But after leading the Terps to a 4-0 start, Hills reinjured the right shoulder against Penn State after initially hurting it toward the end of a double-overtime win at Central Florida the previous game. Hills missed the second half of the 38-14 loss to the Nittany Lions, sat out a 31-10 home loss to Minnesota, led the team to its last victory, 28-17, over Michigan State and then was forced out of successive blowout defeats against Michigan (59-3) and Ohio State (62-3).
The left shoulder injury against the Buckeyes led to Hills expressing a little dark humor as he talked about having the shoulder treated during the game.
"Honestly I went in the locker room and I said, 'Man, God must not be wanting me to play or something,'" Hills said with a laugh Tuesday. "It was definitely a little heartwrenching, that happening. I was like, 'Anything that can go wrong has gone wrong.'"
Before the injuries, Hills was having his best statistical season.
Hills, who still leads the Big Ten in pass efficiency, has completed 66.7 percent of his passes, and his 10 touchdowns compared to just three interceptions is far better than the 17-20 ratio in his first three seasons combined.
Asked to assess his senior year, Hills can't get past the injuries.
"It's definitely been frustrating," he said. "Normally, like last year, I took a lot more hits and I didn't get injured. Even if years in the past, there was the one freak injury my freshman year, I was trying to cut back and got blindsided. It's been pretty frustrating. The coaches have done so much for me, it's really been a blessing, an honor just to go out there when I can and have fun with my teammates."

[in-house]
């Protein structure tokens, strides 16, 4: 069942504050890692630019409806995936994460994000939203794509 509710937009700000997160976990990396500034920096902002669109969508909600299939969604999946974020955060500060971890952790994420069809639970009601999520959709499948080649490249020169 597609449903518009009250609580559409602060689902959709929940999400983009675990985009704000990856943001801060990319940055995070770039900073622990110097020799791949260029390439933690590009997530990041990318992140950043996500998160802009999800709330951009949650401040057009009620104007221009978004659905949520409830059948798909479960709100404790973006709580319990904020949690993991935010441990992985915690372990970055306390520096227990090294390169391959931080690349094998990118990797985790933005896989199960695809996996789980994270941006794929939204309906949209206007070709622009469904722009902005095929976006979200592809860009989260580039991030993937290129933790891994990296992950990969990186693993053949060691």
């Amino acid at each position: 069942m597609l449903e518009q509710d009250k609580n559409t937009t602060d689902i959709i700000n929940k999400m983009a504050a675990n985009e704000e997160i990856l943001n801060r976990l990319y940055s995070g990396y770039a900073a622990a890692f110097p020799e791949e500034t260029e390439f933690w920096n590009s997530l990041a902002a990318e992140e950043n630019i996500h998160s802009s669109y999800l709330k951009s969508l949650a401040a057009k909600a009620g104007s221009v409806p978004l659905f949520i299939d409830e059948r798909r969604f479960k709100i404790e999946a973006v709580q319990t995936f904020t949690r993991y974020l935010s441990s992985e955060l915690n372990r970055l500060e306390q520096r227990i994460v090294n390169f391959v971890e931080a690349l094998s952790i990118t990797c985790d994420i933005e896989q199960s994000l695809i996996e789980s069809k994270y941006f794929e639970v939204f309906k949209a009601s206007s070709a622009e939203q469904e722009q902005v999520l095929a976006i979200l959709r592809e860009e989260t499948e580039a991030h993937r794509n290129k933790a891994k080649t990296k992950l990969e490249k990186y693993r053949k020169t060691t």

Durkin can only think what kind of season it would have been for Hills and the Terps had the quarterback not been banged up for most of it.
"His year would be way more reflective of the type of player, the type of young man he is," Durkin said. "And in many ways, our team and our season would be reflective of that. It's part of it. He doesn't look back with regret or make any bones about it, nor do we. I'm looking for Perry to improve this week and get himself healthy and hopefully be able to help his senior class, help his team go get a win."
Durkin said that Hills' contribution to the program goes far beyond his stat line.
Fellow redshirt senior linebacker Roman Braglio, who first saw Hills in action when both wrestled in high school and Hills, then at Pittsburgh's Central Catholic, pinned one of Braglio's McDonogh teammates during a tournament, said it's hard to envision Hills not playing Saturday.
"I know he's doing everything he can do to be out there Saturday," said Braglio, who met Hills on their official visit and has roomed with him for five years. "It means the world to him. If he's got to fight the trainers, he probably will. That's completely up to them, it's their call. They obviously don't want to make anything worse."
Many of those in the current senior class have been through a lot, given the record (15-21 the last three years, 19-29 in the four years Hills has played) and the change in coaches during and after last season. Hills might have endured more than anyone, since he has been here longer.
"It's been up and down," Braglio said. "I remember when he messed up his knee his freshman year, it was hard to look at. You could feel his pain. After that, he had to get confidence back in the knee, then he got buried [on the depth chart], a lot of emotions in that. He's the toughest kid I've ever met."